Hopes for democracy in Chile.
Hopes for democracy in Chile.
Ariel Dorfman once again tells a beautiful story about love, life, and death.
How Spanish can help us survive viral times.
Dante Alighieri has words for Donald J. Trump from the other side of death.
One tiny mark on a ballot, and then one more, and then yet another forged a better, luminous collective future in a not so distant land.
Ariel Dorfman reflects on war and peace – “. . . peace is a daily task, that must be carried out not by heroic, exceptional beings, but by every concerned parent and every vulnerable child.”
Many questions swirl around Donald Trump’s executive order that supposedly reverses his policy of breaking up families at the border, but one thing is certain amid so much confusion, hypocrisy and ineptitude: permanent damage has already been done, and more is to come. Damage to the children and their parents, and damage to the United States and what it stands for.
I think of them in the dark, when their keepers have turned off the lights, when the children sob themselves to sleep. I think of when they awake and neither mamá or papá are there, just other kids and unknown adults hovering nearby, strangers charged with caring for their basic needs. I think of the toddlers, above all, eating their American breakfast, old enough to be asking a question in Spanish — dónde está mi mami?
“Where are the presidents who welcome destitute refugees with open arms despite the most virulent slander against them?” asks Ariel Dorfman. He examines Pablo Neruda’s crucial role in persuading the Chilean president to welcome Spanish refugees.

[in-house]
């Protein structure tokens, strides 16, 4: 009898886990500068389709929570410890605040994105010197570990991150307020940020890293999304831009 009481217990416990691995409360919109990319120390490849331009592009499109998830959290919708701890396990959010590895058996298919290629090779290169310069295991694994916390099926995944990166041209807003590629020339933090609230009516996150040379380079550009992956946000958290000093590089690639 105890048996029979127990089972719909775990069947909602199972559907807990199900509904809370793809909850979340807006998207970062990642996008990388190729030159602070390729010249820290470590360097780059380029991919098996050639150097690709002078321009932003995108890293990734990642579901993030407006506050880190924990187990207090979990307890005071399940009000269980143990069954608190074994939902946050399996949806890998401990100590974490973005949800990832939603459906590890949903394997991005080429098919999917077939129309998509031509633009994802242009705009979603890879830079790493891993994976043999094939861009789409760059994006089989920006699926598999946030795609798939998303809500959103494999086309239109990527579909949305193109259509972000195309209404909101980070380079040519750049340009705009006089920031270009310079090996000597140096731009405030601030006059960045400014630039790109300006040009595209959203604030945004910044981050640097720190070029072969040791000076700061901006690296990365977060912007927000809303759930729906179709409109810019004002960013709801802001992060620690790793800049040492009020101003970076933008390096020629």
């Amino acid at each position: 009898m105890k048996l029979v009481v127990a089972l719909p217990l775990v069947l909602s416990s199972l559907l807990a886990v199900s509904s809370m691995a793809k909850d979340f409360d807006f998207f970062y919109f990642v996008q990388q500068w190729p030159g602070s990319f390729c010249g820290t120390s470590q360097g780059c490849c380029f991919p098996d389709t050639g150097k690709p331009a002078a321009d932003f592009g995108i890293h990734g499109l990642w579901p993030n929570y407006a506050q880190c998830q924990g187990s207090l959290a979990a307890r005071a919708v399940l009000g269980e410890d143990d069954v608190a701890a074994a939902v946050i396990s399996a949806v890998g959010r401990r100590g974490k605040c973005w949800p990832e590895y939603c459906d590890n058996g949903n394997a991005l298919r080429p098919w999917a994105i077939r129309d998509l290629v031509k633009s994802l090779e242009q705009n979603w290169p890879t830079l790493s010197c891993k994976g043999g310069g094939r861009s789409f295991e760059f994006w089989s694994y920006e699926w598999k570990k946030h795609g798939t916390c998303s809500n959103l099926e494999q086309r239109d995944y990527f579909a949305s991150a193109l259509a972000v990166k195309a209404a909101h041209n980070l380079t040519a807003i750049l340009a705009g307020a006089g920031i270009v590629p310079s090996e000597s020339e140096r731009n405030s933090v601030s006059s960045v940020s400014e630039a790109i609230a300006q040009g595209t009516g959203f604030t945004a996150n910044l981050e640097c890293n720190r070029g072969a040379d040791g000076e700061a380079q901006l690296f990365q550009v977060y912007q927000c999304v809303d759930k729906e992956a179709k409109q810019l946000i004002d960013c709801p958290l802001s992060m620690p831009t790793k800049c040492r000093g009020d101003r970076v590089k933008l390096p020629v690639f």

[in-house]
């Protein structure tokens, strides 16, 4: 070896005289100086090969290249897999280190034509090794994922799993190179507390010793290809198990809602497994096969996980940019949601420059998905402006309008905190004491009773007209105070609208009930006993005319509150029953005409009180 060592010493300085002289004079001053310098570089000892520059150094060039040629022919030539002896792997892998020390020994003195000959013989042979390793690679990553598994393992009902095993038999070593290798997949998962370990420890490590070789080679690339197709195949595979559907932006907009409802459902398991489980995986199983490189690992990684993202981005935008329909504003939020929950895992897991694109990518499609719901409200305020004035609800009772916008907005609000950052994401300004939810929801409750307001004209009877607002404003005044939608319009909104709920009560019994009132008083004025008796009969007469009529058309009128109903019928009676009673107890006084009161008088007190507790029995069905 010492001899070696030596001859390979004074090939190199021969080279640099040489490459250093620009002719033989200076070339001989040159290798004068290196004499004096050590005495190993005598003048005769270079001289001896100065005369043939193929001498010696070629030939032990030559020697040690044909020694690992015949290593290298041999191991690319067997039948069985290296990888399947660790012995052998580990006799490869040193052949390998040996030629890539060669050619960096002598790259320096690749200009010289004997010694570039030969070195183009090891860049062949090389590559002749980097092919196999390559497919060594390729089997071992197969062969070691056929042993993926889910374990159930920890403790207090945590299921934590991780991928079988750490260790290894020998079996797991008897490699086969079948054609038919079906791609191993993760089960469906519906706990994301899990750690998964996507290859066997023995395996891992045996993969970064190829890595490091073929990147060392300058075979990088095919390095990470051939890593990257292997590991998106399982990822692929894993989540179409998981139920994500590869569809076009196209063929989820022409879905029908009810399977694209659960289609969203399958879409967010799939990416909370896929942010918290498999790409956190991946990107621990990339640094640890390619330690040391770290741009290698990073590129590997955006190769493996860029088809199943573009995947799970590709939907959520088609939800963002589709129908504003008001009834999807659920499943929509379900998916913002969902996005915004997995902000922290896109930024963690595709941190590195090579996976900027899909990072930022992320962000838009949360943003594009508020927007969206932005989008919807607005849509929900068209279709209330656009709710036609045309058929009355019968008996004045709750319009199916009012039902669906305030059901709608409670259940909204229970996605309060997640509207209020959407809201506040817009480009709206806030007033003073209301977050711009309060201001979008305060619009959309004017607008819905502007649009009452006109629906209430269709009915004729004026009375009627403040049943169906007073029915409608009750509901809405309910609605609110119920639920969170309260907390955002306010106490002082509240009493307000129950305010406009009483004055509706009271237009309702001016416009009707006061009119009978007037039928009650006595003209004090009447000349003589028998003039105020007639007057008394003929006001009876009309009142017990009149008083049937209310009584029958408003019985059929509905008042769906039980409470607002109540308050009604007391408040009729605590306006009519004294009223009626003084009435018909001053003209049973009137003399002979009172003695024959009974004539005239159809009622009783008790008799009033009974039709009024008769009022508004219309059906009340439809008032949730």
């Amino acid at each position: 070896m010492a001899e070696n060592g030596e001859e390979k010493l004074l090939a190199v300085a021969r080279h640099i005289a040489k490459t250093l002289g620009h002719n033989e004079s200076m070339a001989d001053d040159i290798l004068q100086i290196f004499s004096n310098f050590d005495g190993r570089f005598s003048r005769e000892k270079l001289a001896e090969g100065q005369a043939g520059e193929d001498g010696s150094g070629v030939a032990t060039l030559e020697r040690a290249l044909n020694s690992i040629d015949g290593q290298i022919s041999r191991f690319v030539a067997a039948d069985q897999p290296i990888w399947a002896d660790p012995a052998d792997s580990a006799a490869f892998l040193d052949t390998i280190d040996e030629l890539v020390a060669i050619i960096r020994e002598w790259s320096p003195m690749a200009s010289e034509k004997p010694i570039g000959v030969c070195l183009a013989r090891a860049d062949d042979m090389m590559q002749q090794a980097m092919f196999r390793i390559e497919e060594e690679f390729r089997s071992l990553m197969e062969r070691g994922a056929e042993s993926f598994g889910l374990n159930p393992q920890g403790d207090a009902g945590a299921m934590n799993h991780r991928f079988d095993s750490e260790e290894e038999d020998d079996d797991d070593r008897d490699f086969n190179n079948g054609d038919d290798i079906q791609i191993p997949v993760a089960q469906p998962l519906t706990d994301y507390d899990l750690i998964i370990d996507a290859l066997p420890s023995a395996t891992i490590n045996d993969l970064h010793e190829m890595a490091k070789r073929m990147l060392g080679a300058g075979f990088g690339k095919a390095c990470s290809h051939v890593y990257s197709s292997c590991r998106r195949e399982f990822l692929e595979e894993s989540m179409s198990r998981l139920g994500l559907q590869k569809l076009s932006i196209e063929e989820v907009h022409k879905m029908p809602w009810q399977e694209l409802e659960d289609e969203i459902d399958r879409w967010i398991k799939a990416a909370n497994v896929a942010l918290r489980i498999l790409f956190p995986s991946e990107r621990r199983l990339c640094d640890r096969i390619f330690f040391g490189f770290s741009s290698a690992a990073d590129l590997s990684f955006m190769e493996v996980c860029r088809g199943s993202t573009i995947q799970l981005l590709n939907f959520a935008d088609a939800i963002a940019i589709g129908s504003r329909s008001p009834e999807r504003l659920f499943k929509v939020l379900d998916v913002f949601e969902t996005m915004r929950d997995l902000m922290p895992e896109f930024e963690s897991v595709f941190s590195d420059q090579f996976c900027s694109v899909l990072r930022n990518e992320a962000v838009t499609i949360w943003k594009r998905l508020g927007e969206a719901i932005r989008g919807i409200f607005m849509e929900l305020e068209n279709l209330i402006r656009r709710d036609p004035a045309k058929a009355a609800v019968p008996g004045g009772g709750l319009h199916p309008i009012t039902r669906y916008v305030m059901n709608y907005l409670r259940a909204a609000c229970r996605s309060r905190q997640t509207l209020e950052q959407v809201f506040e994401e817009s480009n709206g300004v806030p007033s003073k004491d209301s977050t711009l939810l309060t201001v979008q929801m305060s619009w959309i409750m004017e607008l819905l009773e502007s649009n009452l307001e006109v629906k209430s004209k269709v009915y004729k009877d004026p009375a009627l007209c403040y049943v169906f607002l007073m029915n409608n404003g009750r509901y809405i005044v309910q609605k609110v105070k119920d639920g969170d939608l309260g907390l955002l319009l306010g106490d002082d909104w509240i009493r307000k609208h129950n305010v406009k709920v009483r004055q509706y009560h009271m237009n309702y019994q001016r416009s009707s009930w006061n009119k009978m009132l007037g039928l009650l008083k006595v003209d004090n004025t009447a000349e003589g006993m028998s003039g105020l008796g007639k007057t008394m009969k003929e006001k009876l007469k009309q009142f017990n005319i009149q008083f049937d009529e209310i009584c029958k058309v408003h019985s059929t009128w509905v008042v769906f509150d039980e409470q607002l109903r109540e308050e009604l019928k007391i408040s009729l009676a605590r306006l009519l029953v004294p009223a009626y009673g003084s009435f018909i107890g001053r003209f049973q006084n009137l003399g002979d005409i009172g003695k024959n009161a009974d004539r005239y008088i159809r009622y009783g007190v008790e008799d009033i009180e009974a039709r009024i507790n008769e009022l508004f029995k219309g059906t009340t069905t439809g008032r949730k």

[Editor’s note: I was there at MLKjr.’s speech in D.C. in the summer of 1963 and that March on Washington changed my life. When I met personally with MLKjr. in 1968, a month before he was murdered, as a representative of the Peace and Freedom Party, I tried to convince him to run for President that year. There is a chance that had he accepted he might have had Secret Service protection, though others believe that there were elements of our government that would not have wanted that protection to be too effective. We at Tikkun continue our commitment to the nonviolence that King preached, and to the goal of ending poverty and inequality and racism in all its forms. So it an honor for us to print this piece from another great fighter for peace and justice, Ariel Dorfman.–Rabbi Michael Lerner firstname.lastname@example.org ]
MARTIN LUTHER KING MARCHES ON
by Ariel Dorfman
Faraway, I was faraway from Washington D.C. that hot day in August of 1963 when Martin Luther King delivered his famous words from the steps of the Lincoln Memorial, I was faraway in Chile. Twenty-one years old at the time and entangled, like so many of my generation, in the struggle to liberate Latin America, the speech by King that was to influence my life so deeply did not even register with me, I cannot even recall having noticed its existence. What I can remember with ferocious precision, however, is the place and the date, and even the hour, when many years later I had occasion to listen for the first time to those “I have a dream” words, heard that melodious baritone, those incantations, that emotional certainty of victory.